Dominick Luchesi is an 11 year old boy from Troy, Illinois. He is a loving, caring, and sweet child who loves karate, baseball, basketball, and most other sports. He is also a devoted Christian and Chicago Cubs Fan. His mom and dad are Angie and Bill Luchesi, and they have a much loved family dog named Bella. They are a devoted family with lots of love and care for God; each other; their family and friends; and the community. Last year, Bill and Angie became foster parents to help other children in need of a loving family. Bill, Angie and Dominick welcomed foster children into their family with open arms. Even though the foster children’s stay is usually short, they made them feel like they are part of their family. As a family, they celebrate God at Bethel Baptist Church in Troy IL, and they spend a lot of time with their church family helping others.
On Friday July 20th 2012, they made a trip to Cardinal Glennon Children’s Medical Center Emergency Room in St Louis for some stomach issues Dominick was having that they thought could be easily fixed with medication. They assumed it would be a quick fix, and they would shortly return home. However, once Dominick was seen by the ER doctors, a CT scan of the abdomen was completed. Sadly,multiple, large abdominal masses were identified. These masses turned out to be tumors that were putting a lot of pressure on his intestines, kidneys, and bladder. Dominick was then taken to the operating room where laparoscopic surgery was performed to obtain biopsy samples of the tumors which were then sent to the lab to be tested.
Soon after, he was admitted to a regular room for monitoring while they waited for the results of the biopsy. Monday would be the earliest results would be available. During this time, he recieved continuous pain medication, with a goal of keeping him comfortable during this unfortunate waiting period. A catheter was placed to make urinating less difficult; medication was given to assist with an elevated blood pressure; and once he started vomiting, a nasogastric tube was placed to remove air and pressure from the abdomen and intestines.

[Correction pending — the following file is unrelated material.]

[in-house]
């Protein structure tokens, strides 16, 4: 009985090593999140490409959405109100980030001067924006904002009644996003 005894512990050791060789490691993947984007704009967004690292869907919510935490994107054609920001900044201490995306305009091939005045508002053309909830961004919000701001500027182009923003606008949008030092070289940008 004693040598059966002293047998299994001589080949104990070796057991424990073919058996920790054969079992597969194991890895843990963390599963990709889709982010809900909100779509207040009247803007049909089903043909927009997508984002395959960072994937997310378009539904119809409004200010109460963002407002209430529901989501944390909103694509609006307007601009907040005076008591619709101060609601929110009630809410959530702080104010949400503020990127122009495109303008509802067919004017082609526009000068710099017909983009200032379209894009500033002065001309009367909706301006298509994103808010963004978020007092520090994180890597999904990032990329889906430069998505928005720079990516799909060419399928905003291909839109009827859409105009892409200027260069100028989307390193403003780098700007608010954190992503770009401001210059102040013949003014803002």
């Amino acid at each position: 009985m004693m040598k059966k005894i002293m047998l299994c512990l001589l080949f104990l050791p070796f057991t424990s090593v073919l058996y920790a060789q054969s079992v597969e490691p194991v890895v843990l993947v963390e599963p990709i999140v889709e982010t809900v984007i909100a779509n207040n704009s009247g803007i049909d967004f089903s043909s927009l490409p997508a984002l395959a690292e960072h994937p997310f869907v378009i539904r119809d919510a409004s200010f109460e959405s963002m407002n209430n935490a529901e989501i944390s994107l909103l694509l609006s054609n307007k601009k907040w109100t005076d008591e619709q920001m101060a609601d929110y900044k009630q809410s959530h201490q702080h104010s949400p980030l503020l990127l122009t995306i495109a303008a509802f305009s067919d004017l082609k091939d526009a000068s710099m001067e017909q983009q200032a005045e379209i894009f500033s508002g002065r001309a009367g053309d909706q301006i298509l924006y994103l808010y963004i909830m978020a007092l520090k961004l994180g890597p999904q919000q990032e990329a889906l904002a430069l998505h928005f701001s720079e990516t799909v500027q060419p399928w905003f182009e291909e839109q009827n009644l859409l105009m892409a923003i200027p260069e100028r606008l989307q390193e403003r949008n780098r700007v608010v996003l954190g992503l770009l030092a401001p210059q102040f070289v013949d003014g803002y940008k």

By Sunday his blood pressure continued to be very high, and due to the NG tube, he was unable to take pills by mouth. Therefore, he was moved to the PICU so that special IV blood pressure medication could be given to help bring it down. Also, during this time he received multiple abdominal xrays to keep an eye on his stomach and intestines.
Monday July 23rd 2012, was a very busy day. Latest update as follows:
Pathology preliminary reports say he has a sarcoma type cancer called small round blue cell, but the exact type will be identified in the final pathology report. Today he will have a bone scan, chest CT, and Echocardiogram of his heart. Tomorrow he will get a PET (Body) scan to see any hot spots in the tissues, and a PICC Line or Port-a-cath will be placed to start chemo. At least one of these IV accesses is needed in order to start chemo. Also, once placed, it means less needle sticks for Domi. If he gets the port-a-cath, he will go to the OR, and at the same time, a bone marrow aspiration biopsy will be completed. If he gets the PICC line, it will be placed at the bedside, and the bone marrow aspiration would be done at the bedside also. His doctors think he will need a combination of chemo and radiation to treat this illness. Please pray for accurate test results and wisdom for the doctors.
Pathology is diagnosing it as Desmoplastic small round blue cell cancer. For right now plan is to be on chemo for 3 days then off for 18 days which is considered 1 cycle. Needs 6 cycles of this, then they will re-evaluate to see if treatment is working.
7/30/12 – 4:30am: Dominick Luchesi went into cardiac arrest. The nurses and doctors did everything they could but were unable to bring him back. Dominick passed away at 4:59am and is with God. Please keep Dominick’s Mom, Dad and family in your prayers. They will need the strength to get through this.
Please remember to sign the guest book, pass the website along to make people more aware of this rare and aggressive cancer. Thank you!